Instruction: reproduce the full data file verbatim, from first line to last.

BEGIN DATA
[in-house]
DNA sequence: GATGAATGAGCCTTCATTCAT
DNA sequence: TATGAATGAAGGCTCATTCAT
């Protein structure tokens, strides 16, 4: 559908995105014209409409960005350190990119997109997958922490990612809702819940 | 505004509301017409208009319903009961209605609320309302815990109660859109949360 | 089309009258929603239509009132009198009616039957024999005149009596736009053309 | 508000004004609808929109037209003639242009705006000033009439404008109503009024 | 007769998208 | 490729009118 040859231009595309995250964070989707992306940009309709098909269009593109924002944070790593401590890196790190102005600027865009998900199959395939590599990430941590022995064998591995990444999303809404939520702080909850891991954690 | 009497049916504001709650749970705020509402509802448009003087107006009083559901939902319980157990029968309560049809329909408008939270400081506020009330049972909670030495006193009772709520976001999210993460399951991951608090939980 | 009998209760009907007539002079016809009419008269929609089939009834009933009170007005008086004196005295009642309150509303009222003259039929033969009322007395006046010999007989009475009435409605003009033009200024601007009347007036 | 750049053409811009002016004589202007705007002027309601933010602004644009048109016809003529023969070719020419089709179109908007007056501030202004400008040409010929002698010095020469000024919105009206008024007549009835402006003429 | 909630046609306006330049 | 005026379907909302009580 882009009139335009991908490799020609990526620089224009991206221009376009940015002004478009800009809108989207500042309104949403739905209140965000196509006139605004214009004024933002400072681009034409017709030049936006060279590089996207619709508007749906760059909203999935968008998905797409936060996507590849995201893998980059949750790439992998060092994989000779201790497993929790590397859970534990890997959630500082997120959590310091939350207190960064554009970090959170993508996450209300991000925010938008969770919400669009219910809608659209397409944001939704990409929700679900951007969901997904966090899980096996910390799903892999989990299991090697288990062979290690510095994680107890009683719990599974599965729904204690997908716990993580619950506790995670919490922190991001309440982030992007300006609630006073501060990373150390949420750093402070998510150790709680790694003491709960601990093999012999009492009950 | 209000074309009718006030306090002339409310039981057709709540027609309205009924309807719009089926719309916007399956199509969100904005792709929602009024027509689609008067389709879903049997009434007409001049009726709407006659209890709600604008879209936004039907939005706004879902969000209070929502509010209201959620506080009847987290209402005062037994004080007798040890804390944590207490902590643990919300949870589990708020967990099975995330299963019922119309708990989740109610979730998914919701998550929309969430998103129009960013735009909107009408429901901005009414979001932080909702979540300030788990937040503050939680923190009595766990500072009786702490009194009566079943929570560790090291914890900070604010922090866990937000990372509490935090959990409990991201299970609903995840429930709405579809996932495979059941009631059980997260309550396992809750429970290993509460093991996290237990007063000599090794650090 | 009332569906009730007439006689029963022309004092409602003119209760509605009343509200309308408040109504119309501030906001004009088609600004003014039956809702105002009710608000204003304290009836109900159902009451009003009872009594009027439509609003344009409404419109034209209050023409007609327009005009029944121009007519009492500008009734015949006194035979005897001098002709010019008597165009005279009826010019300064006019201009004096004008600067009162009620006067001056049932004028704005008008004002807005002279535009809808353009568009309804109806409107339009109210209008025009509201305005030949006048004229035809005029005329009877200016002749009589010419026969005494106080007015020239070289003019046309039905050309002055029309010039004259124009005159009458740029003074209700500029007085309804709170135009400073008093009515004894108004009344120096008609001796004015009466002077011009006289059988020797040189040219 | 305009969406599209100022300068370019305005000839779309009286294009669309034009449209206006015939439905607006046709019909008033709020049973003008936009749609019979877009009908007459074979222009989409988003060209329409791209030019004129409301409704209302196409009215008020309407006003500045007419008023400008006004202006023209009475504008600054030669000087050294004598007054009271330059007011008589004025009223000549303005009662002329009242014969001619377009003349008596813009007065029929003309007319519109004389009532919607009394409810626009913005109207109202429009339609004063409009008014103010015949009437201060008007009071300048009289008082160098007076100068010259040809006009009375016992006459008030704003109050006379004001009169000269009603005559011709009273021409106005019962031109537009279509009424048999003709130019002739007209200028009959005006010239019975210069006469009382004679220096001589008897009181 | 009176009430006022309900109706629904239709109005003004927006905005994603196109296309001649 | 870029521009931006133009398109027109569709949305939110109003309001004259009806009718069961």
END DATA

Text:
[in-house]
DNA sequence: GATGAATGAGCCTTCATTCAT
DNA sequence: TATGAATGAAGGCTCATTCAT
């Protein structure tokens, strides 16, 4: 559908995105014209409409960005350190990119997109997958922490990612809702819940 | 505004509301017409208009319903009961209605609320309302815990109660859109949360 | 089309009258929603239509009132009198009616039957024999005149009596736009053309 | 508000004004609808929109037209003639242009705006000033009439404008109503009024 | 007769998208 | 490729009118 040859231009595309995250964070989707992306940009309709098909269009593109924002944070790593401590890196790190102005600027865009998900199959395939590599990430941590022995064998591995990444999303809404939520702080909850891991954690 | 009497049916504001709650749970705020509402509802448009003087107006009083559901939902319980157990029968309560049809329909408008939270400081506020009330049972909670030495006193009772709520976001999210993460399951991951608090939980 | 009998209760009907007539002079016809009419008269929609089939009834009933009170007005008086004196005295009642309150509303009222003259039929033969009322007395006046010999007989009475009435409605003009033009200024601007009347007036 | 750049053409811009002016004589202007705007002027309601933010602004644009048109016809003529023969070719020419089709179109908007007056501030202004400008040409010929002698010095020469000024919105009206008024007549009835402006003429 | 909630046609306006330049 | 005026379907909302009580 882009009139335009991908490799020609990526620089224009991206221009376009940015002004478009800009809108989207500042309104949403739905209140965000196509006139605004214009004024933002400072681009034409017709030049936006060279590089996207619709508007749906760059909203999935968008998905797409936060996507590849995201893998980059949750790439992998060092994989000779201790497993929790590397859970534990890997959630500082997120959590310091939350207190960064554009970090959170993508996450209300991000925010938008969770919400669009219910809608659209397409944001939704990409929700679900951007969901997904966090899980096996910390799903892999989990299991090697288990062979290690510095994680107890009683719990599974599965729904204690997908716990993580619950506790995670919490922190991001309440982030992007300006609630006073501060990373150390949420750093402070998510150790709680790694003491709960601990093999012999009492009950 | 209000074309009718006030306090002339409310039981057709709540027609309205009924309807719009089926719309916007399956199509969100904005792709929602009024027509689609008067389709879903049997009434007409001049009726709407006659209890709600604008879209936004039907939005706004879902969000209070929502509010209201959620506080009847987290209402005062037994004080007798040890804390944590207490902590643990919300949870589990708020967990099975995330299963019922119309708990989740109610979730998914919701998550929309969430998103129009960013735009909107009408429901901005009414979001932080909702979540300030788990937040503050939680923190009595766990500072009786702490009194009566079943929570560790090291914890900070604010922090866990937000990372509490935090959990409990991201299970609903995840429930709405579809996932495979059941009631059980997260309550396992809750429970290993509460093991996290237990007063000599090794650090 | 009332569906009730007439006689029963022309004092409602003119209760509605009343509200309308408040109504119309501030906001004009088609600004003014039956809702105002009710608000204003304290009836109900159902009451009003009872009594009027439509609003344009409404419109034209209050023409007609327009005009029944121009007519009492500008009734015949006194035979005897001098002709010019008597165009005279009826010019300064006019201009004096004008600067009162009620006067001056049932004028704005008008004002807005002279535009809808353009568009309804109806409107339009109210209008025009509201305005030949006048004229035809005029005329009877200016002749009589010419026969005494106080007015020239070289003019046309039905050309002055029309010039004259124009005159009458740029003074209700500029007085309804709170135009400073008093009515004894108004009344120096008609001796004015009466002077011009006289059988020797040189040219 | 305009969406599209100022300068370019305005000839779309009286294009669309034009449209206006015939439905607006046709019909008033709020049973003008936009749609019979877009009908007459074979222009989409988003060209329409791209030019004129409301409704209302196409009215008020309407006003500045007419008023400008006004202006023209009475504008600054030669000087050294004598007054009271330059007011008589004025009223000549303005009662002329009242014969001619377009003349008596813009007065029929003309007319519109004389009532919607009394409810626009913005109207109202429009339609004063409009008014103010015949009437201060008007009071300048009289008082160098007076100068010259040809006009009375016992006459008030704003109050006379004001009169000269009603005559011709009273021409106005019962031109537009279509009424048999003709130019002739007209200028009959005006010239019975210069006469009382004679220096001589008897009181 | 009176009430006022309900109706629904239709109005003004927006905005994603196109296309001649 | 870029521009931006133009398109027109569709949305939110109003309001004259009806009718069961």